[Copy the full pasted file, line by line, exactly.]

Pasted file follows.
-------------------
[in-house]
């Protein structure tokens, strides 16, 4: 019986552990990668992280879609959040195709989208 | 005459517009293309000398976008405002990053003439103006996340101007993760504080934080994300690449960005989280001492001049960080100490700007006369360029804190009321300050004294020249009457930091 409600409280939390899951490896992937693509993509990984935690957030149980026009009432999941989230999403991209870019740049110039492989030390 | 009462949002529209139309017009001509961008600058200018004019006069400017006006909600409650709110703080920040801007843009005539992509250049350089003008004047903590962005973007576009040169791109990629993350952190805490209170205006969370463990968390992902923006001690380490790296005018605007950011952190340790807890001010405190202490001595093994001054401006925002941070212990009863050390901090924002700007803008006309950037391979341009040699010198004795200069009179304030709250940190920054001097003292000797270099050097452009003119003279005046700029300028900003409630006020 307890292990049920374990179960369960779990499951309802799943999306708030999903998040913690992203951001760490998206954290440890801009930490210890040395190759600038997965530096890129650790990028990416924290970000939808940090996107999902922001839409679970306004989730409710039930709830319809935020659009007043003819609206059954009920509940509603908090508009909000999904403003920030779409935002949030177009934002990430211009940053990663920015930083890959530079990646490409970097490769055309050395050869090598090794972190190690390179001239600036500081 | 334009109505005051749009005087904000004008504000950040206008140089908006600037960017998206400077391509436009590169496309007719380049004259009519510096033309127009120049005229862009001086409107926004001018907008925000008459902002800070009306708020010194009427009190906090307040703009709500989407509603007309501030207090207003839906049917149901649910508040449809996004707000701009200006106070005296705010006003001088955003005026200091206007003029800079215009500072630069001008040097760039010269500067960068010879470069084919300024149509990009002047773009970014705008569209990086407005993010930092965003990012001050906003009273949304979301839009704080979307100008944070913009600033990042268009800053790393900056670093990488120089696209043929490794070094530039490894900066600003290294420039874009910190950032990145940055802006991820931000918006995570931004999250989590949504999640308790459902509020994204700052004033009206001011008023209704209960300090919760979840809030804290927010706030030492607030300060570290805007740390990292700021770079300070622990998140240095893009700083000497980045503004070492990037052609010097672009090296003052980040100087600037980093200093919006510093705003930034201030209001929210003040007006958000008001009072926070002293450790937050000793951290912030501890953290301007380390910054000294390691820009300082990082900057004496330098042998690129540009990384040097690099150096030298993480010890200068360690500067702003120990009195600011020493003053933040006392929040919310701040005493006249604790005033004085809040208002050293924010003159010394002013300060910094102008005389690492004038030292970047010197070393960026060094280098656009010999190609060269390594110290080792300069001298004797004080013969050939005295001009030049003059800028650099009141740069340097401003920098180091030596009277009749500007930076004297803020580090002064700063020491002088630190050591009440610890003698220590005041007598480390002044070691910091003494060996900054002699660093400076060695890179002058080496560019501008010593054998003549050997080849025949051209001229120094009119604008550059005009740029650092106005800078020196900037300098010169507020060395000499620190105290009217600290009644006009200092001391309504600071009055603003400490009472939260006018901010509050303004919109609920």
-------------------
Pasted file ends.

[in-house]
């Protein structure tokens, strides 16, 4: 019986552990990668992280879609959040195709989208 | 005459517009293309000398976008405002990053003439103006996340101007993760504080934080994300690449960005989280001492001049960080100490700007006369360029804190009321300050004294020249009457930091 409600409280939390899951490896992937693509993509990984935690957030149980026009009432999941989230999403991209870019740049110039492989030390 | 009462949002529209139309017009001509961008600058200018004019006069400017006006909600409650709110703080920040801007843009005539992509250049350089003008004047903590962005973007576009040169791109990629993350952190805490209170205006969370463990968390992902923006001690380490790296005018605007950011952190340790807890001010405190202490001595093994001054401006925002941070212990009863050390901090924002700007803008006309950037391979341009040699010198004795200069009179304030709250940190920054001097003292000797270099050097452009003119003279005046700029300028900003409630006020 307890292990049920374990179960369960779990499951309802799943999306708030999903998040913690992203951001760490998206954290440890801009930490210890040395190759600038997965530096890129650790990028990416924290970000939808940090996107999902922001839409679970306004989730409710039930709830319809935020659009007043003819609206059954009920509940509603908090508009909000999904403003920030779409935002949030177009934002990430211009940053990663920015930083890959530079990646490409970097490769055309050395050869090598090794972190190690390179001239600036500081 | 334009109505005051749009005087904000004008504000950040206008140089908006600037960017998206400077391509436009590169496309007719380049004259009519510096033309127009120049005229862009001086409107926004001018907008925000008459902002800070009306708020010194009427009190906090307040703009709500989407509603007309501030207090207003839906049917149901649910508040449809996004707000701009200006106070005296705010006003001088955003005026200091206007003029800079215009500072630069001008040097760039010269500067960068010879470069084919300024149509990009002047773009970014705008569209990086407005993010930092965003990012001050906003009273949304979301839009704080979307100008944070913009600033990042268009800053790393900056670093990488120089696209043929490794070094530039490894900066600003290294420039874009910190950032990145940055802006991820931000918006995570931004999250989590949504999640308790459902509020994204700052004033009206001011008023209704209960300090919760979840809030804290927010706030030492607030300060570290805007740390990292700021770079300070622990998140240095893009700083000497980045503004070492990037052609010097672009090296003052980040100087600037980093200093919006510093705003930034201030209001929210003040007006958000008001009072926070002293450790937050000793951290912030501890953290301007380390910054000294390691820009300082990082900057004496330098042998690129540009990384040097690099150096030298993480010890200068360690500067702003120990009195600011020493003053933040006392929040919310701040005493006249604790005033004085809040208002050293924010003159010394002013300060910094102008005389690492004038030292970047010197070393960026060094280098656009010999190609060269390594110290080792300069001298004797004080013969050939005295001009030049003059800028650099009141740069340097401003920098180091030596009277009749500007930076004297803020580090002064700063020491002088630190050591009440610890003698220590005041007598480390002044070691910091003494060996900054002699660093400076060695890179002058080496560019501008010593054998003549050997080849025949051209001229120094009119604008550059005009740029650092106005800078020196900037300098010169507020060395000499620190105290009217600290009644006009200092001391309504600071009055603003400490009472939260006018901010509050303004919109609920």